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Taylor, John F., John E. Repetski, James D. Loch, and Stephen A. Leslie,
Biostratigraphy and Chronostratigraphy of the Cambrian–Ordovician Great American Carbonate Bank
John F. Taylor,1 John E. Repetski,2 James D. Loch,3 Stephen A. Leslie4
1Geoscience Department, Indiana University of Pennsylvania, Indiana, Pennsylvania, U.S.A.
2U.S. Geological Survey, Reston, Virginia, U.S.A.
3Department of Biology and Earth Science, University of Central Missouri, Warrensburg, Missouri, U.S.A.
4Geology and Environmental Science, James Madison University, Harrisonburg, Virginia, U.S.A.
We thank L. E. Edwards and R. C. Orndorff for thorough and helpful reviews of the manuscript. Additional constructive criticism was provided by J. R. Derby, R. L. Ethington, S. C. Finney, E. Landing, J. F. Miller, A. R. Palmer, and B. R. Pratt. However, the authors assume full responsibility for the content and design of the final text and figures. B. Pedder assisted with review of the literature on acritarchs and other palynomorphs.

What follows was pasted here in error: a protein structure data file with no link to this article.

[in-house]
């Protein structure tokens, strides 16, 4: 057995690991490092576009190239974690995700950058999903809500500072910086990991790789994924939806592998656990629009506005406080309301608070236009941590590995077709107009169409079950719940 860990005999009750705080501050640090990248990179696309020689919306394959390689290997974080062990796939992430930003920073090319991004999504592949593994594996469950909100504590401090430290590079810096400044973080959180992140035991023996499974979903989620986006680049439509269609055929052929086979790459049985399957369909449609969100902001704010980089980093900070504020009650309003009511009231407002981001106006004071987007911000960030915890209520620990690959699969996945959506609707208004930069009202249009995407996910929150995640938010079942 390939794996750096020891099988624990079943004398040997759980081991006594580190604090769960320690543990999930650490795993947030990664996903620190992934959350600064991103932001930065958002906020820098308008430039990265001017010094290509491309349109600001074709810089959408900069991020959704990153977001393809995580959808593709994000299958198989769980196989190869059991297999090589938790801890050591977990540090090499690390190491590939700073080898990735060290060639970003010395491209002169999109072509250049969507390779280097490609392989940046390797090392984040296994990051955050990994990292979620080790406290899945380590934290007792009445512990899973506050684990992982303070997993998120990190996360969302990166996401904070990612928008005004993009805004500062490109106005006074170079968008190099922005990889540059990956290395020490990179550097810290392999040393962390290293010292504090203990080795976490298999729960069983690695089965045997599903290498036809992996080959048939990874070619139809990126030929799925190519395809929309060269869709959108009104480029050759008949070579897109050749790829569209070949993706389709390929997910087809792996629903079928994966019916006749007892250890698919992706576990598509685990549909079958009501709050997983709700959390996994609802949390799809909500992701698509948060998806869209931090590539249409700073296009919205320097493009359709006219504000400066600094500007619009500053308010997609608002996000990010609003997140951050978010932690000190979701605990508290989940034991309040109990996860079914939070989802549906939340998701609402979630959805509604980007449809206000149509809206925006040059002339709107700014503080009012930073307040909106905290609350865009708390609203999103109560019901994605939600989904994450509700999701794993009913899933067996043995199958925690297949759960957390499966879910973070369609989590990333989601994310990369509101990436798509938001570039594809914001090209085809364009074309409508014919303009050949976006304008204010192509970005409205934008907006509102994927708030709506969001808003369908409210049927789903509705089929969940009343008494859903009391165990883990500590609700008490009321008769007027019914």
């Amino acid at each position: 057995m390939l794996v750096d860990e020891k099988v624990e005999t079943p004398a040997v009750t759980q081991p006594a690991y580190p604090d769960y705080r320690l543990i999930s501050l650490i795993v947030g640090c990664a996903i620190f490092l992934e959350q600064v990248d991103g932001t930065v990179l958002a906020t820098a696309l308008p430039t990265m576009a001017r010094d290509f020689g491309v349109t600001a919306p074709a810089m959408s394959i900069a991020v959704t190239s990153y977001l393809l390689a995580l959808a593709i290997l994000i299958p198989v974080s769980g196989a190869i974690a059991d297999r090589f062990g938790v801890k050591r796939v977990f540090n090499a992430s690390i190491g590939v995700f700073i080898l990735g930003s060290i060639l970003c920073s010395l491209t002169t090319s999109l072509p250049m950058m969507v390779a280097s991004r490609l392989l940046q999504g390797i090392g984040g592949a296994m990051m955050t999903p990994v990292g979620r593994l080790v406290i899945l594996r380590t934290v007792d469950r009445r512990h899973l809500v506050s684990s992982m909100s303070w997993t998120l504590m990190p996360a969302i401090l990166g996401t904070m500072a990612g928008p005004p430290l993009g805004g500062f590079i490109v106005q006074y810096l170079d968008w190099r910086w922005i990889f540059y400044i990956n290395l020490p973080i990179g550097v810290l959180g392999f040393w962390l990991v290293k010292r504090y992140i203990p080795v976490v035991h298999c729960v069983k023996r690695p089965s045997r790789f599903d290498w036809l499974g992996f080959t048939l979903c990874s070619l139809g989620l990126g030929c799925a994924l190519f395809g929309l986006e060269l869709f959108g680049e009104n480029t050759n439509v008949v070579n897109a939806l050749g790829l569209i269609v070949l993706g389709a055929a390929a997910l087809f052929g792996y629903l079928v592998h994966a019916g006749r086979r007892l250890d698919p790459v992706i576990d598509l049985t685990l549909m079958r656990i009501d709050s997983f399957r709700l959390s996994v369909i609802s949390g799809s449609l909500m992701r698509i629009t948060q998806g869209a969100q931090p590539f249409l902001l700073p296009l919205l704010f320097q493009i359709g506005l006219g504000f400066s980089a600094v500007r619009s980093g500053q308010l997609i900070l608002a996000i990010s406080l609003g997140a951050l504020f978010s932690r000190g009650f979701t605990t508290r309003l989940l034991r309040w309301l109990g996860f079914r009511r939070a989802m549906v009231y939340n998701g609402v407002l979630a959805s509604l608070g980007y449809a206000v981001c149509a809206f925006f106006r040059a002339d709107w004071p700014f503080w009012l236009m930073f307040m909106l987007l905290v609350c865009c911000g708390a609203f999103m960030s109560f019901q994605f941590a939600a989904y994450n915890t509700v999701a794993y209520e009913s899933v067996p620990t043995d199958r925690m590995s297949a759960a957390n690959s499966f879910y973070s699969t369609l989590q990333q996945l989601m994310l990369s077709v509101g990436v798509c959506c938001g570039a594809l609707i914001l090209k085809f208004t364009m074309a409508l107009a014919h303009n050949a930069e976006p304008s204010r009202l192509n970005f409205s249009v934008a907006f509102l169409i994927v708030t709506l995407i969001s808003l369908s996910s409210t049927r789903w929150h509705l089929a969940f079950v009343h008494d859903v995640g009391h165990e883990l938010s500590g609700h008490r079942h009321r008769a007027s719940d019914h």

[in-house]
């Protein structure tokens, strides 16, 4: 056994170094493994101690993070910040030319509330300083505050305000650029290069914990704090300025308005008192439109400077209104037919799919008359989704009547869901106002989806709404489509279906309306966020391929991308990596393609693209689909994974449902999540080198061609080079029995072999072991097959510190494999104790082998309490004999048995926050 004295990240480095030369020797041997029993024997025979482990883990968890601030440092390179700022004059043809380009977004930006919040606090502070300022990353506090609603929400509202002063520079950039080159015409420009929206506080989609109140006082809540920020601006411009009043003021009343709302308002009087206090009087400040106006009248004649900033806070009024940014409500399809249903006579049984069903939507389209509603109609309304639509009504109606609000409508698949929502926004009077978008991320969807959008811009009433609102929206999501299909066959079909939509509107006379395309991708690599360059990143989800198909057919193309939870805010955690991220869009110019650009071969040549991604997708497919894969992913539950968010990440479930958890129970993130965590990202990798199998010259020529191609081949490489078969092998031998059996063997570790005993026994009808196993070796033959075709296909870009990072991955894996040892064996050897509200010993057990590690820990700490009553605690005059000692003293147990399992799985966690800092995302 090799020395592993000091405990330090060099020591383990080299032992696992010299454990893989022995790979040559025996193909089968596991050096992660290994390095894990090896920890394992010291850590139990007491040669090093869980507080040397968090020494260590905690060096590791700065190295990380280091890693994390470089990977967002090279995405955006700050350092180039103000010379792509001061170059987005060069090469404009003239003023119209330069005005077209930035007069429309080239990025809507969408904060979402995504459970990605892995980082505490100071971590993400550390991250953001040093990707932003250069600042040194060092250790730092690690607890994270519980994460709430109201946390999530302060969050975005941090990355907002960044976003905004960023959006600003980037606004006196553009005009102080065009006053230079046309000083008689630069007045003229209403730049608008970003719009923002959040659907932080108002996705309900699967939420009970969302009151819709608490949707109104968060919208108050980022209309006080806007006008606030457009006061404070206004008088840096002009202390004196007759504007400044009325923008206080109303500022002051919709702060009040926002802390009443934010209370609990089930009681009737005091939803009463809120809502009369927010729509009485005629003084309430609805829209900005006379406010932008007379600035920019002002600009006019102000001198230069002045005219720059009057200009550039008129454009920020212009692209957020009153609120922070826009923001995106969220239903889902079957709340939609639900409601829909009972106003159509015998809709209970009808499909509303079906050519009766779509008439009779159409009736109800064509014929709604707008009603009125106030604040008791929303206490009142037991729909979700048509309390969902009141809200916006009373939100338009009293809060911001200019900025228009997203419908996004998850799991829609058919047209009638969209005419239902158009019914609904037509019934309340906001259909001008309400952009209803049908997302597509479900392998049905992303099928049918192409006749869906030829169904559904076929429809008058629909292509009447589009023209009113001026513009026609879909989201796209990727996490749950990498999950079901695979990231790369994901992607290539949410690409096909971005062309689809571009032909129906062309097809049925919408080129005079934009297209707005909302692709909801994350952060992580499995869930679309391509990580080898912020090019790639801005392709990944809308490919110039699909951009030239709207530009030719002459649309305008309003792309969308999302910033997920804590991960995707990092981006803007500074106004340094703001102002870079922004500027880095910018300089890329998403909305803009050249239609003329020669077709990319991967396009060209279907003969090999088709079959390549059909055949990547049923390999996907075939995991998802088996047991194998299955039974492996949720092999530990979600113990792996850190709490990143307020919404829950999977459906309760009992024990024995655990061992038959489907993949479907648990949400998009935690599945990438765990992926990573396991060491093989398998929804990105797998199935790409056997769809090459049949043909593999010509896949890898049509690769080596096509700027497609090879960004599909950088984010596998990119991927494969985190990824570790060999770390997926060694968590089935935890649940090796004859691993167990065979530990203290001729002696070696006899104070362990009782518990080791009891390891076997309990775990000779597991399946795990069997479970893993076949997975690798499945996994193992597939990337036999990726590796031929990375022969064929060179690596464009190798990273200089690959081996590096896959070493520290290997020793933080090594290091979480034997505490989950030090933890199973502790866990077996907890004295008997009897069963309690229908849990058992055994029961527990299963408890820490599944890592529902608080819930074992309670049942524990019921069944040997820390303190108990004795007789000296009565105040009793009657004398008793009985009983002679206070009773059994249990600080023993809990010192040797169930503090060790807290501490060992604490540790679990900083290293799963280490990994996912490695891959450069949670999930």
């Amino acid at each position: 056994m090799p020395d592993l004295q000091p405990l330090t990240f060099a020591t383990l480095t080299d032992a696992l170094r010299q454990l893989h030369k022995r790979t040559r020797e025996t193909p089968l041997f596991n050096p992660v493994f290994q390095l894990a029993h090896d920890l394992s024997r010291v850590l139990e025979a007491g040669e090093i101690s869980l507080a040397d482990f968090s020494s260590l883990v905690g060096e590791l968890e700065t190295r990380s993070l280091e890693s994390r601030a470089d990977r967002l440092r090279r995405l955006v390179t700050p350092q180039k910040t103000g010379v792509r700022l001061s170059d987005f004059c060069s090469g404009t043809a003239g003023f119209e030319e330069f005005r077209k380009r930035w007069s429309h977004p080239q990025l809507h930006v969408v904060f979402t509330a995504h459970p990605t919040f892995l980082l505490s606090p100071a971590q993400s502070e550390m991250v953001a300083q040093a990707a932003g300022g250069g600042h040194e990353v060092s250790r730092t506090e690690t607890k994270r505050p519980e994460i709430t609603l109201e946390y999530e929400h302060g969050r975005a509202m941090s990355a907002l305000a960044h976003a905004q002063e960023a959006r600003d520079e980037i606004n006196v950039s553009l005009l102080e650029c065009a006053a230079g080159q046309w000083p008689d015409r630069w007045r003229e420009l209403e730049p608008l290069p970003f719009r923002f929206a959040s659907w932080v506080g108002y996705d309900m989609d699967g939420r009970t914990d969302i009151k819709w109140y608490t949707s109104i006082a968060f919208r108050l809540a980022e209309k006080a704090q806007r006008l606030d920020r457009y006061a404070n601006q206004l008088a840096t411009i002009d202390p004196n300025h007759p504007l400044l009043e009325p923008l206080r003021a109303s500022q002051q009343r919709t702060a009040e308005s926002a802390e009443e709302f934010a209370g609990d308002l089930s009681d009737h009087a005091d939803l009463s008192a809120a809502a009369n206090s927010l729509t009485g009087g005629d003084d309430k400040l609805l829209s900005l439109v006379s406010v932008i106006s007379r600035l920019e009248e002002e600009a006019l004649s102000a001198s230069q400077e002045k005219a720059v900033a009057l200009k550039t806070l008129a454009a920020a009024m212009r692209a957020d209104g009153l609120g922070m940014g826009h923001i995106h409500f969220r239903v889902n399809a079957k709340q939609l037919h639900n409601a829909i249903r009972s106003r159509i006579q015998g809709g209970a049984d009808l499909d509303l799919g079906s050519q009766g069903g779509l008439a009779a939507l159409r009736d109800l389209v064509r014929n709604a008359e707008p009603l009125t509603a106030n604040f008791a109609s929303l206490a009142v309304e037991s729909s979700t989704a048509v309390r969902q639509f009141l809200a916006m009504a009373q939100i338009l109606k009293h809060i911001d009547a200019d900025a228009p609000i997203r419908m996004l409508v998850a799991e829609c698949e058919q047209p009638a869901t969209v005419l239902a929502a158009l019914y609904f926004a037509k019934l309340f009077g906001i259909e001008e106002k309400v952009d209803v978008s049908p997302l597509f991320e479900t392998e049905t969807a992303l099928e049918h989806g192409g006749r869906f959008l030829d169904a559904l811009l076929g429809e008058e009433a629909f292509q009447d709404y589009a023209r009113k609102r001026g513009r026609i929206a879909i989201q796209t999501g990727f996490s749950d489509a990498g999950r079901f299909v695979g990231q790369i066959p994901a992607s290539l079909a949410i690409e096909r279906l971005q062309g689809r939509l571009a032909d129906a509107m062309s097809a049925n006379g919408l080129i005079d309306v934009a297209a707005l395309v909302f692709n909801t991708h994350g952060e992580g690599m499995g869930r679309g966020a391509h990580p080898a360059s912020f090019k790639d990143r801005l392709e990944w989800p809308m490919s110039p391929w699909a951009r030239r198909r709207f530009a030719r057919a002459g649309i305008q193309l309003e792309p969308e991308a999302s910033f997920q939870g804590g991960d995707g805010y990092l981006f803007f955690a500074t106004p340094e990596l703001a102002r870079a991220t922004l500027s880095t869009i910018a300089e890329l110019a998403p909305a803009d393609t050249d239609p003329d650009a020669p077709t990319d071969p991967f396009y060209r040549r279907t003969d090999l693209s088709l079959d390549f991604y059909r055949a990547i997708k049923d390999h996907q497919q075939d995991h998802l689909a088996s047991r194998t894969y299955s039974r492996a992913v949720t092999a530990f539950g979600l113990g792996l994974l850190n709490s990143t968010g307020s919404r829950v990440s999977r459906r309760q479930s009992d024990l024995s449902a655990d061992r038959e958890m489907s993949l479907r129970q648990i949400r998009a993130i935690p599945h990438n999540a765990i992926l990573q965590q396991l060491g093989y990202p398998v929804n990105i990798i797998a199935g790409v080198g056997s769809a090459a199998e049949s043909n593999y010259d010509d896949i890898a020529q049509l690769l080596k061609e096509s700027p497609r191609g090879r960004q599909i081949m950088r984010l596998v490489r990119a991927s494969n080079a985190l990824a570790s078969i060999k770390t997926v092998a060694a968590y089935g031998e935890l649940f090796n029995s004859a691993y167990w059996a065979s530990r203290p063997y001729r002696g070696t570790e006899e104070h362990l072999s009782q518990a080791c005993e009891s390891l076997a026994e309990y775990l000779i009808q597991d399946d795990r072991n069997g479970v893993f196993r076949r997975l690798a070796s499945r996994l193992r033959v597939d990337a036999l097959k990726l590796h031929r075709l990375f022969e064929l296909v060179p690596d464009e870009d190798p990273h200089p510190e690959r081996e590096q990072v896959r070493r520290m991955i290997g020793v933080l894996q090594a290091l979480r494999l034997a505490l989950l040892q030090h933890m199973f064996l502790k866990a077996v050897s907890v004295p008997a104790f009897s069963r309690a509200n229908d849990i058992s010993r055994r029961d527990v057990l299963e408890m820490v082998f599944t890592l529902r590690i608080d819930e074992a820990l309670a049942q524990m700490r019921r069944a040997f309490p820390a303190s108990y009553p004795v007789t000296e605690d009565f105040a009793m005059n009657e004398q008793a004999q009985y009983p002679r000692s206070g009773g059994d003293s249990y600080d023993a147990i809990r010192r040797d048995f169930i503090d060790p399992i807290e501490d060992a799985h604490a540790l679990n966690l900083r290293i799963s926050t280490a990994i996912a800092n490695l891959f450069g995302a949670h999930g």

The carbonate strata of the great American carbonate bank (GACB) have been subdivided and correlated with ever-increasing precision and accuracy during the past half century through use of the dominant organisms that evolved on the Laurentian platform through the Cambrian and the Ordovician. Trilobites and conodonts remain the primary groups used for this purpose, although brachiopods, both calcareous and phosphatic, and graptolites are very important in certain facies and intervals. A series of charts show the chronostratigraphic units (series and stages) currently in use for deposits of the GACB and the biostratigraphic units (zones, subzones, and biomeres) whose boundaries delineate them. Older and, in some cases obsolete, stages and faunal units are included in the figures to allow users to relate information from previous publications and/or industry databases to modern units. This chapter also provides a brief discussion on the use of biostratigraphy in the recognition and interregional correlation of supersequence boundaries within the Sauk and Tippecanoe megasequences, and the varied perspectives on the nature of biostratigraphic units and their defining taxa during the past half century. Also included are a concise update on the biomere concept, and an explanation of the biostratigraphic consequences of a profound change in the dynamics of extinction and replacement that occurred on the GACB in the Early Ordovician when the factors responsible for platformwide biomere-type extinctions faded and ultimately disappeared. A final section addresses recent and pending refinements in the genus and species taxonomy of biostratigraphically significant fossil groups, the potential they hold for greatly improved correlation, and the obstacles to be overcome for that potential to be realized.
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